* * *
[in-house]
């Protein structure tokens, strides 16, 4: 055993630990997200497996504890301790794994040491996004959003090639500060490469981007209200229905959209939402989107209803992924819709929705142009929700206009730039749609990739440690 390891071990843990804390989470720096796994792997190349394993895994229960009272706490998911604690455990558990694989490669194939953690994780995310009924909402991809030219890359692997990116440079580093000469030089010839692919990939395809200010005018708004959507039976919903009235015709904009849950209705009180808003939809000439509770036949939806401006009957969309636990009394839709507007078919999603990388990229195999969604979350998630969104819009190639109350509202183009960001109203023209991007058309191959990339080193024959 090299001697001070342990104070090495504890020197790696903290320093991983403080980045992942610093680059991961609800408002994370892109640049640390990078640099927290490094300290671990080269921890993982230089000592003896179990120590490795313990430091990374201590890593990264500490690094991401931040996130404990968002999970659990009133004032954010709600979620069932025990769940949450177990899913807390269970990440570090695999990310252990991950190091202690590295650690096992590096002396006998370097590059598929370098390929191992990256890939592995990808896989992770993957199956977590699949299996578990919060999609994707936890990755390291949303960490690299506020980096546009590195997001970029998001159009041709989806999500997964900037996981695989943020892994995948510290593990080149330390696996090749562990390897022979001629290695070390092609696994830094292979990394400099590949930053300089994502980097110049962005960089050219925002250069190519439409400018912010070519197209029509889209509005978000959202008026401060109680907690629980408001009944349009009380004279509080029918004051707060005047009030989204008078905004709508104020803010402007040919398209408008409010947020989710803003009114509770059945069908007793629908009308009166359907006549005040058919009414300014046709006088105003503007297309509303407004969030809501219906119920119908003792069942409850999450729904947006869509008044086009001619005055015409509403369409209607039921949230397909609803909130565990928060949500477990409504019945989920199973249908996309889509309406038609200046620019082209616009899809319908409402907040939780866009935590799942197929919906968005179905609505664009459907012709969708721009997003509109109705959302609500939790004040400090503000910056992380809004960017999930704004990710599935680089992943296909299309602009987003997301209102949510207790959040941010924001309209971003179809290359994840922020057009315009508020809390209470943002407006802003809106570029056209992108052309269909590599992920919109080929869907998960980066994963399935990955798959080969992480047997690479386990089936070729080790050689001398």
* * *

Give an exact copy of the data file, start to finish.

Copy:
[in-house]
């Protein structure tokens, strides 16, 4: 055993630990997200497996504890301790794994040491996004959003090639500060490469981007209200229905959209939402989107209803992924819709929705142009929700206009730039749609990739440690 390891071990843990804390989470720096796994792997190349394993895994229960009272706490998911604690455990558990694989490669194939953690994780995310009924909402991809030219890359692997990116440079580093000469030089010839692919990939395809200010005018708004959507039976919903009235015709904009849950209705009180808003939809000439509770036949939806401006009957969309636990009394839709507007078919999603990388990229195999969604979350998630969104819009190639109350509202183009960001109203023209991007058309191959990339080193024959 090299001697001070342990104070090495504890020197790696903290320093991983403080980045992942610093680059991961609800408002994370892109640049640390990078640099927290490094300290671990080269921890993982230089000592003896179990120590490795313990430091990374201590890593990264500490690094991401931040996130404990968002999970659990009133004032954010709600979620069932025990769940949450177990899913807390269970990440570090695999990310252990991950190091202690590295650690096992590096002396006998370097590059598929370098390929191992990256890939592995990808896989992770993957199956977590699949299996578990919060999609994707936890990755390291949303960490690299506020980096546009590195997001970029998001159009041709989806999500997964900037996981695989943020892994995948510290593990080149330390696996090749562990390897022979001629290695070390092609696994830094292979990394400099590949930053300089994502980097110049962005960089050219925002250069190519439409400018912010070519197209029509889209509005978000959202008026401060109680907690629980408001009944349009009380004279509080029918004051707060005047009030989204008078905004709508104020803010402007040919398209408008409010947020989710803003009114509770059945069908007793629908009308009166359907006549005040058919009414300014046709006088105003503007297309509303407004969030809501219906119920119908003792069942409850999450729904947006869509008044086009001619005055015409509403369409209607039921949230397909609803909130565990928060949500477990409504019945989920199973249908996309889509309406038609200046620019082209616009899809319908409402907040939780866009935590799942197929919906968005179905609505664009459907012709969708721009997003509109109705959302609500939790004040400090503000910056992380809004960017999930704004990710599935680089992943296909299309602009987003997301209102949510207790959040941010924001309209971003179809290359994840922020057009315009508020809390209470943002407006802003809106570029056209992108052309269909590599992920919109080929869907998960980066994963399935990955798959080969992480047997690479386990089936070729080790050689001398």